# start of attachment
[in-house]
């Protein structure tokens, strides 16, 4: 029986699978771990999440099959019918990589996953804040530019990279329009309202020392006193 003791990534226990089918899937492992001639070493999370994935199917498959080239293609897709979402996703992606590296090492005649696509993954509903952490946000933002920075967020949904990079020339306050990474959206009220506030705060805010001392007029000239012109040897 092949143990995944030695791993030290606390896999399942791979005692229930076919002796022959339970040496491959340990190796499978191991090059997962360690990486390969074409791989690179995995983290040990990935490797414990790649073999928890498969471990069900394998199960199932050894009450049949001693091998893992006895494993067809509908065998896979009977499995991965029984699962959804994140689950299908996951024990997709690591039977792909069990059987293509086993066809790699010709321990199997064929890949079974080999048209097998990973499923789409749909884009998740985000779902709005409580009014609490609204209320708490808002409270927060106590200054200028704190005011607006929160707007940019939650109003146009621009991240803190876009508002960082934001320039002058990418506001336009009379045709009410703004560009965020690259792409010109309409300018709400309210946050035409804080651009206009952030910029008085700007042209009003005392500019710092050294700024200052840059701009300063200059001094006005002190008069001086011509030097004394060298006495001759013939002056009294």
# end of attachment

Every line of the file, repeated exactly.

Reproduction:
[in-house]
């Protein structure tokens, strides 16, 4: 029986699978771990999440099959019918990589996953804040530019990279329009309202020392006193 003791990534226990089918899937492992001639070493999370994935199917498959080239293609897709979402996703992606590296090492005649696509993954509903952490946000933002920075967020949904990079020339306050990474959206009220506030705060805010001392007029000239012109040897 092949143990995944030695791993030290606390896999399942791979005692229930076919002796022959339970040496491959340990190796499978191991090059997962360690990486390969074409791989690179995995983290040990990935490797414990790649073999928890498969471990069900394998199960199932050894009450049949001693091998893992006895494993067809509908065998896979009977499995991965029984699962959804994140689950299908996951024990997709690591039977792909069990059987293509086993066809790699010709321990199997064929890949079974080999048209097998990973499923789409749909884009998740985000779902709005409580009014609490609204209320708490808002409270927060106590200054200028704190005011607006929160707007940019939650109003146009621009991240803190876009508002960082934001320039002058990418506001336009009379045709009410703004560009965020690259792409010109309409300018709400309210946050035409804080651009206009952030910029008085700007042209009003005392500019710092050294700024200052840059701009300063200059001094006005002190008069001086011509030097004394060298006495001759013939002056009294």